Myths about the origins of the coronavirus pandemic, who is to blame and characteristics of the global response abound. In Part 1 I explore seven myths, the most significant being that the pandemic could not have been predicted. These myths are being used to obscure the truth, shift responsibility and perpetuate existing power and privilege.
Many myths are being promulgated about coronavirus, and I’m not talking about conspiracy theories that the Americans or the Chinese or the Martians started it intentionally. I’m referring to the myths politicians, experts and journalists are promoting in the blanket media coverage.
First myth: it’s all been caused by a few uneducated people with bizarre beliefs and dangerous habits – i.e. if Chinese people weren’t selling live wild animals in open markets for locals to eat, this pandemic would never have occurred. Unfortunately, focusing on the final seller, buyer and eater of ‘bush meat’ completely ignores the long line of poaching, trafficking, trading, captive breeding, slaughter and butchering of wild animals – for instance tigers, rhinos, pangolins, snakes, hedgehogs, bats, etc. – for consumption as food, drink and ‘medicine’. I am horrified by intra- and inter-national wild animal trafficking and would like to see the trade stopped immediately, particularly as I am not aware of any reliable evidence that demonstrates that eating the flesh of wild beasts or using any of their body parts for medicinal purposes confers any health benefits.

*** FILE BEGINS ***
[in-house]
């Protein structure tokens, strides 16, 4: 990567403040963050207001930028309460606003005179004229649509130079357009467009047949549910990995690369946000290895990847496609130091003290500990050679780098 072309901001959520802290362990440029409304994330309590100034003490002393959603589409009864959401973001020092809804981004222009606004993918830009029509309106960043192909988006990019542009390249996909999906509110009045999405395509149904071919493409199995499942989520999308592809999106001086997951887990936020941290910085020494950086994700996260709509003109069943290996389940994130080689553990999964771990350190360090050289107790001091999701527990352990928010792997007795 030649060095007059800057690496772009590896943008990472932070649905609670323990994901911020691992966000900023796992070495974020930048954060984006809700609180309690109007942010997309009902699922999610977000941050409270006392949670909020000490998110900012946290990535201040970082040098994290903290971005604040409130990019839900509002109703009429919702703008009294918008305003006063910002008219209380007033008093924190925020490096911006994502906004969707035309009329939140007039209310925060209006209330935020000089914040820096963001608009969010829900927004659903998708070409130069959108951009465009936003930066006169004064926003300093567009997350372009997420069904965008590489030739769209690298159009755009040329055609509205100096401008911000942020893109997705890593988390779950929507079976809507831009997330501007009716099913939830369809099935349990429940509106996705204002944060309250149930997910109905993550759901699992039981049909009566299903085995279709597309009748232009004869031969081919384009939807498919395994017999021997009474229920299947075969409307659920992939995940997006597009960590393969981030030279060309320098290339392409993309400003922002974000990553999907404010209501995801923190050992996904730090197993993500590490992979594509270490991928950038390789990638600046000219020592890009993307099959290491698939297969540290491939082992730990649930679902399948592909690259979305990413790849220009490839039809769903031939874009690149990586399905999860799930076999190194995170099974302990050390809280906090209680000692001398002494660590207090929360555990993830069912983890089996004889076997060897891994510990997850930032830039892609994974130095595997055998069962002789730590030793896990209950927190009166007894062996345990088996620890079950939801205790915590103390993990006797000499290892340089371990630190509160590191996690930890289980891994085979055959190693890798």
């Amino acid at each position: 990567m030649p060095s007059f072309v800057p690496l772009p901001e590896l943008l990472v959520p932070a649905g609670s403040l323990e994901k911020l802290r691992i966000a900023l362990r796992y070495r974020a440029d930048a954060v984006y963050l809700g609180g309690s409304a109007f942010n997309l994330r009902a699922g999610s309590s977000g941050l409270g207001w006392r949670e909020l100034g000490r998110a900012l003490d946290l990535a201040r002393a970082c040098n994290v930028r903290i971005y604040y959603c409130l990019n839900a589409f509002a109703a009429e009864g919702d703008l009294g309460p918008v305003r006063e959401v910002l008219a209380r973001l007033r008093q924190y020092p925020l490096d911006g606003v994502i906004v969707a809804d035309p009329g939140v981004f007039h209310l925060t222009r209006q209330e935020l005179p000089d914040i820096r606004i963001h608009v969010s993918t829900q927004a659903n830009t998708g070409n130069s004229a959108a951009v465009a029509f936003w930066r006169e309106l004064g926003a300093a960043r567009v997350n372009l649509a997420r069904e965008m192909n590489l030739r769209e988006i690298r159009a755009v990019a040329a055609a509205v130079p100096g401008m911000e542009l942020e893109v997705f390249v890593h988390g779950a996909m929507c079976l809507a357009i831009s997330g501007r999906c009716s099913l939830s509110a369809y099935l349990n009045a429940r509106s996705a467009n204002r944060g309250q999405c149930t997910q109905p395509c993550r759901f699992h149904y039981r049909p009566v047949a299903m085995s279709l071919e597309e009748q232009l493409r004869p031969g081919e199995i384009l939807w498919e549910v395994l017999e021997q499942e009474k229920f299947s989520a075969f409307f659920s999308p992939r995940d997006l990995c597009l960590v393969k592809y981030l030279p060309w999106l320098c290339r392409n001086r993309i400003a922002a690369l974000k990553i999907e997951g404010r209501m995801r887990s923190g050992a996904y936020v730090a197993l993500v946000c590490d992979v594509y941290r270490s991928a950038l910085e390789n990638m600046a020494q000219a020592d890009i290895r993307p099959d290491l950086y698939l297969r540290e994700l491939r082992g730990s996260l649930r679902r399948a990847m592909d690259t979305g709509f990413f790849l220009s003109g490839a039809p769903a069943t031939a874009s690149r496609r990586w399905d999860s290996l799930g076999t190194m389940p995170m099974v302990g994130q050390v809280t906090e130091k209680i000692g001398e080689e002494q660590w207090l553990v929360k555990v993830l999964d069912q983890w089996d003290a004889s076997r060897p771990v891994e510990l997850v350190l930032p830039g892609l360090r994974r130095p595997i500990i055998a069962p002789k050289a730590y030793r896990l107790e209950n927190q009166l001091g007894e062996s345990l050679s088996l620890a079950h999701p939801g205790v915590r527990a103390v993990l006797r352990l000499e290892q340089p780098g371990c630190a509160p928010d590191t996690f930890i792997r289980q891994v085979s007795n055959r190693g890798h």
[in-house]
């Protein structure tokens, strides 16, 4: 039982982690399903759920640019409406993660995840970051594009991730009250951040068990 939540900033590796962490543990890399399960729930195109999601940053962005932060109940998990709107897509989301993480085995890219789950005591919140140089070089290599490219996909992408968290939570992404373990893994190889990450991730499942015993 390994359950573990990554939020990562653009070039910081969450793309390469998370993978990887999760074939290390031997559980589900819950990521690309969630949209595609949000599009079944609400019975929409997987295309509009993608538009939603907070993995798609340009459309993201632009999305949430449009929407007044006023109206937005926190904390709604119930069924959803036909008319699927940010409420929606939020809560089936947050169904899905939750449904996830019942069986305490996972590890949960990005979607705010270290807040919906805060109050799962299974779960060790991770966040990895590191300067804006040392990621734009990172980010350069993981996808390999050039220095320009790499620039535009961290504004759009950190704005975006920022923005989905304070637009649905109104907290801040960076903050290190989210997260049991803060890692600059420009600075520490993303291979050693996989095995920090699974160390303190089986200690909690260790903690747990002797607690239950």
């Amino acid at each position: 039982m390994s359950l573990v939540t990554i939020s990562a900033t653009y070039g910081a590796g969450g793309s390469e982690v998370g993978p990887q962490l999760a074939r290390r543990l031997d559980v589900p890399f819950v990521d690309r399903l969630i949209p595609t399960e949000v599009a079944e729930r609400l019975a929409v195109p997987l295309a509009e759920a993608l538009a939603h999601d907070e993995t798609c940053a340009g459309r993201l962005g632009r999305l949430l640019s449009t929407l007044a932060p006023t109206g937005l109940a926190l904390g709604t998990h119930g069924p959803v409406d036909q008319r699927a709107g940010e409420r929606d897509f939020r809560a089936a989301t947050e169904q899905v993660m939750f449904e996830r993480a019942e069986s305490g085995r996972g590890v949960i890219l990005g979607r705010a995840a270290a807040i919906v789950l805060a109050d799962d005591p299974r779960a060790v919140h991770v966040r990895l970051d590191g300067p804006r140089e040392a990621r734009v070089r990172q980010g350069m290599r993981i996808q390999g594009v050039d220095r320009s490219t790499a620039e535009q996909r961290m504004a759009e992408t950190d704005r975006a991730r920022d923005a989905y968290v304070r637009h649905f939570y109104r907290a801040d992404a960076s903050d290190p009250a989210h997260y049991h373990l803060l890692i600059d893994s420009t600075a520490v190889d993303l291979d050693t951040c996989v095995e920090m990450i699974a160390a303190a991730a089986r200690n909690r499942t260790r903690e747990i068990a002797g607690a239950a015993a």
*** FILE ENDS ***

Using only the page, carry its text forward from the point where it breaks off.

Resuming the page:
I am, however, reluctant to attach responsibility for this despicable trade and its associated inhumane practices to the humans at each end of the chain: the poor poachers in developing countries who consider poaching to be their only opportunity to make a living (and who see wealthy foreigners and their multinationals plundering their country’s other natural resources) and the people who consume the end products because of necessity or cultural beliefs or because they are being villainously misled by political or financial profiteers. Between the poachers and the workers in wild animal breeding farms at one end and the consumers at the other lies a global web of criminal syndicates and inept and corrupt politicians and government officials. Let’s not focus the blame on the people who frequent wet markets in some Asian countries or the people who catch and eat, say, monkeys in West Africa. Rather, let us recognise and target the organisers and facilitators of the criminal activity and the circumstances that drive struggling people to be involved.
Second myth: whoever was to blame, it certainly wasn’t me/us. For sure, pandemics have not tended to originate in recent years in Paris, Sydney or Alice Springs. However, the populations of rich, developed nations are in no position to adopt a holier-than-thou attitude; not the West’s mega-consumers of food, fibre and fuel from developing countries: not the bankers and investors of New York and London who wouldn’t know a pangolin from an aardvark; not the CEOs of ‘respectable’ multinational corporations looting the resources and exploiting the workers of poor countries from their comfortable offices in Melbourne and Leverkusen. Satisfying the extravagant (in terms of sustainability and equity) lifestyles, consumption patterns and profit-seeking of developed nations has led to the plunder of developing countries which continues to this day, admittedly sometimes with the cooperation of their corrupt governments.